It’s undeniable that the Covid-19 pandemic has pushed society in general, and the business sector in particular to a “new normal”. You might have heard of it. The term has been thrown around in every news segment, social media post, and newsletter but what does the “new normal” actually entail? What will it look like for companies and their employees?
It might be obvious by now but remote work will be the most important part of everyone’s new work habits. Being able to transition to the digital space was already the make-or-break moment for a lot of businesses when the pandemic first hit. Those who were postponing this decision or didn’t pay attention to their online presence might have found themselves losing sales because their customers could not find them online. Sure, you probably didn’t have to worry if you were a local baker who depended on customers coming through your door on the daily. But now, you might want to explore new ways of reaching those customers through your social media, your website, or an online store, to keep everything up and running. If online presence was a plus before, in the new world it will be crucial for success.
This is why we are seeing an increase in technology investment and resources. A lot of companies have realized they can save a great deal on office rentals since all their employees are now working from home. However, these savings will most likely be converted into investments in technology that will serve teams better, such as task management licenses, shared storage space, security and privacy software, and video call services. In fact, with the increased usage of these types of online services, cybersecurity will hopefully become a top priority for businesses, as every conversation and meeting will occur virtually.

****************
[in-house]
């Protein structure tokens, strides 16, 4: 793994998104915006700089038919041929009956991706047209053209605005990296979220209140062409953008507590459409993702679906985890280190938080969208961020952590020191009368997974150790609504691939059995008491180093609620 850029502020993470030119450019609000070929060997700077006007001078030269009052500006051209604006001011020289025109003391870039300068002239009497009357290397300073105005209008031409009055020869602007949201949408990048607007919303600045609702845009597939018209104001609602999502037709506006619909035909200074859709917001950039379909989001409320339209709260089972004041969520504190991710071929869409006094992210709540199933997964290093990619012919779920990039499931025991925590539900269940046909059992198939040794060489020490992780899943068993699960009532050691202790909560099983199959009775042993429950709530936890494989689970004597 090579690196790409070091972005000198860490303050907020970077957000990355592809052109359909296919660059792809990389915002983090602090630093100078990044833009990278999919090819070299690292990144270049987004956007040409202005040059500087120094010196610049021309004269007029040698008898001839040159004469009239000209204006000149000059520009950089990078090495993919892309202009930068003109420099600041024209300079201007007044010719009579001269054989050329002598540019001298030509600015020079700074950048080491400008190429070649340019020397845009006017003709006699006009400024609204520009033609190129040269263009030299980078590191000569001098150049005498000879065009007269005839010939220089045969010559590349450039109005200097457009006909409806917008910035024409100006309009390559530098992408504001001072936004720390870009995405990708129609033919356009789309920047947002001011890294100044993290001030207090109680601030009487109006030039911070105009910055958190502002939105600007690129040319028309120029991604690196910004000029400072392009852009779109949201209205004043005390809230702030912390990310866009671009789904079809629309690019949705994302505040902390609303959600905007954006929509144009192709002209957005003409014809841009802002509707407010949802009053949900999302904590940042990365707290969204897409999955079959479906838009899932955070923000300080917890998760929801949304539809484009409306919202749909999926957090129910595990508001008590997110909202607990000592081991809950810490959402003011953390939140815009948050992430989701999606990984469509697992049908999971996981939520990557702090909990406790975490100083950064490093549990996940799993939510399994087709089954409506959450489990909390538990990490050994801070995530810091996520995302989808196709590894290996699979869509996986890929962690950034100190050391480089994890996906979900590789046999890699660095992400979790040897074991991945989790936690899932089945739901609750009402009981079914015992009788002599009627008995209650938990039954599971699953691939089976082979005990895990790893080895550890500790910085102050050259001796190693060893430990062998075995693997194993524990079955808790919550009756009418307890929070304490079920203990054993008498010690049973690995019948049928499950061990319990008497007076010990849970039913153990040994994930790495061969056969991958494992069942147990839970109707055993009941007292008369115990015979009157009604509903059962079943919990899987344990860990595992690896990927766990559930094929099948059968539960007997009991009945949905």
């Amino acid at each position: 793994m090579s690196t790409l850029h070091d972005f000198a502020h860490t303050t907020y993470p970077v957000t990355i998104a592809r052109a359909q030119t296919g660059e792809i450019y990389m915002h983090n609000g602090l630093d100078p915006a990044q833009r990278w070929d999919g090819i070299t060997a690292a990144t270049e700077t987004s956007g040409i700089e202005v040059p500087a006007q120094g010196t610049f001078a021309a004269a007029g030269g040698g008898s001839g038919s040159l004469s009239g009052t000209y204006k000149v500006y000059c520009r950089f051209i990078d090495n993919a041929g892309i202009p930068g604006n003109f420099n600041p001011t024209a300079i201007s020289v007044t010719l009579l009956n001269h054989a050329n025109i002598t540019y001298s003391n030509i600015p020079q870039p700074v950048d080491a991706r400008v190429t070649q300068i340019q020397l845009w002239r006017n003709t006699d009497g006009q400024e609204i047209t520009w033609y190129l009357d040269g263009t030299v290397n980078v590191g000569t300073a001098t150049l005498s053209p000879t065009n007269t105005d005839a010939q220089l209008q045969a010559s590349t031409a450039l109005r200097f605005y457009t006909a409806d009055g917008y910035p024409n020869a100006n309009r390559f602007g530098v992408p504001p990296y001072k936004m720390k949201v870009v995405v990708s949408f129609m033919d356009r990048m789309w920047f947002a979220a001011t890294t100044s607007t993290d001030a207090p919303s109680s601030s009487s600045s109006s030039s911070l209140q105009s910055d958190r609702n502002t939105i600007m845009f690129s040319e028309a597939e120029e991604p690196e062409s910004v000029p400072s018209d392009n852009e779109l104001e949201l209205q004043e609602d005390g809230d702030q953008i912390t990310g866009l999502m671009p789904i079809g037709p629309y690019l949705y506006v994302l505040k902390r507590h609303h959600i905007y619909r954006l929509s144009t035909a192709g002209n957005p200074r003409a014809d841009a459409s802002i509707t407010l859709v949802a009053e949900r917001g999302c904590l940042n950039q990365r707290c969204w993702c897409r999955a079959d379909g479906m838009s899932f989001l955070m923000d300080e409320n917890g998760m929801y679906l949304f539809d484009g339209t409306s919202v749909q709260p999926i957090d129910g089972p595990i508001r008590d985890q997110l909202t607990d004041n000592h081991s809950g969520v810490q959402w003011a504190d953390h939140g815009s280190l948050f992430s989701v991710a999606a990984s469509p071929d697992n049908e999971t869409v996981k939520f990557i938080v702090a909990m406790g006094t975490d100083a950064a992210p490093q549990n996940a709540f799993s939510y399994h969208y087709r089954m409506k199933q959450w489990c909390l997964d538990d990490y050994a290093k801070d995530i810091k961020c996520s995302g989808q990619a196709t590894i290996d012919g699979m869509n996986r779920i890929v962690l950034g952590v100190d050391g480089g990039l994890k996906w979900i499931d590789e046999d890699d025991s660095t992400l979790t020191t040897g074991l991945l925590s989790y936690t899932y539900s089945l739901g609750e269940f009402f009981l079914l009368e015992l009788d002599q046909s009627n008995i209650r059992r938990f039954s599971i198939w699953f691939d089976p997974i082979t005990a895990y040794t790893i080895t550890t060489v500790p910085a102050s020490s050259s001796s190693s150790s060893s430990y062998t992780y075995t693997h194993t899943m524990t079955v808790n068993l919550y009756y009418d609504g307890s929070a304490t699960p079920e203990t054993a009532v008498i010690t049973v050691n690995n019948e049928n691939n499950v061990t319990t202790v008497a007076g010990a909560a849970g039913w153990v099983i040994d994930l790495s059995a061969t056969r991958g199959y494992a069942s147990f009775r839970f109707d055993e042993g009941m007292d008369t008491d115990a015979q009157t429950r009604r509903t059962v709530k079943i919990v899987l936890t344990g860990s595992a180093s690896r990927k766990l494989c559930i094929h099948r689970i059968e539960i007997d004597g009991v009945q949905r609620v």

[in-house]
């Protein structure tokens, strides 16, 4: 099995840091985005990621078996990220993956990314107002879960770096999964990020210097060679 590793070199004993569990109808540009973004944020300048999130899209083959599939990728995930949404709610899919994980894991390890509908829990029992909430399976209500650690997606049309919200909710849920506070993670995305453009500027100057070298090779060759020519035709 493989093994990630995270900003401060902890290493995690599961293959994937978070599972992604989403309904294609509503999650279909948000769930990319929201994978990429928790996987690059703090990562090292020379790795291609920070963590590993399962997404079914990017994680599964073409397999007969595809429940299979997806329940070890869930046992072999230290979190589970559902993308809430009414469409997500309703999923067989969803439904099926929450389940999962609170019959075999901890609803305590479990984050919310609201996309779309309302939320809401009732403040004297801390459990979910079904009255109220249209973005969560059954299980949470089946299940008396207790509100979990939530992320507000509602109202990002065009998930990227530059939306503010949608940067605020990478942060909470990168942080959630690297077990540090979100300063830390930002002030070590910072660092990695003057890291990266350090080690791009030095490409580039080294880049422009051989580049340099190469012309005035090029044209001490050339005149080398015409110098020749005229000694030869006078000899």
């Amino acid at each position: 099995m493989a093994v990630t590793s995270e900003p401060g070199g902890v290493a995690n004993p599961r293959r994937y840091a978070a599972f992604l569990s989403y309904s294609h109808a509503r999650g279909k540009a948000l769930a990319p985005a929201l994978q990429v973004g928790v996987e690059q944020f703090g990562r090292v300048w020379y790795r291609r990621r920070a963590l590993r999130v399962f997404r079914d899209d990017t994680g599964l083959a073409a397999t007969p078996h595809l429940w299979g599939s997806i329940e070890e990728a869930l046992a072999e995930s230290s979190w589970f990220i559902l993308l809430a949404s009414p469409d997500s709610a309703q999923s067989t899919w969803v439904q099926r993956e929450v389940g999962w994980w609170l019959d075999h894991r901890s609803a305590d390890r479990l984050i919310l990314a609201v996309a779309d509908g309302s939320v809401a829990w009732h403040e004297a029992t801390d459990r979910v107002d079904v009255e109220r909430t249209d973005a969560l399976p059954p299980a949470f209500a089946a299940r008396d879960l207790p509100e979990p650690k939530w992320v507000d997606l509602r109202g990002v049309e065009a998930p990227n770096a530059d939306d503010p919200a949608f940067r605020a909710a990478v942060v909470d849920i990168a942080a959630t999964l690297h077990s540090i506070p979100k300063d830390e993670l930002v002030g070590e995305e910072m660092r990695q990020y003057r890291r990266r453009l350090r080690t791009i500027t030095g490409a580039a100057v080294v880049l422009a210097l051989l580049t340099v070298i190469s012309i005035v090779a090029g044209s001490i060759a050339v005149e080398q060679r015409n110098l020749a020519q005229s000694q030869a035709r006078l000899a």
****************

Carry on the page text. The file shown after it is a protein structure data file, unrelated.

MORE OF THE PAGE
It’s easy to understand the advantages that remote work will bring to companies but how will their people and culture react when everyone will be in their own homes? This is where great leadership will come in handy and will be fundamental in uniting their employees (even through various online platforms). Some team members will require more support than others in adapting to new tools and processes so managers will need to step up and promote communication, and organization and ensure each and every person on their team is comfortable with the changes, in order to achieve their goals. People will likely have more virtual meetings or phone calls but that will only ensure you stay connected to your companies. Why not have a virtual get-together on Fridays and share a beer on screen? You used to do it in person so why not do it from home? Keeping old group dynamics alive will give teams a sense of belonging and will help to maintain your company’s culture.
Nonetheless, many households are not prepared for this transition so, suddenly, people have found themselves cramped with their roommates or spouses and kids trying to concentrate on their tasks or managing terrible wireless connections. It is hard to keep track of time and maintain a healthy schedule, in which you force yourself to take breaks and define clear work and play times. Life and work have changed and these changes might not come easy to everybody. Still, we believe that this will be an opportunity to identify weaknesses and work on developing new skills. A time in which businesses will be able to adapt, improvise and overcome any challenges regarding their new work habits.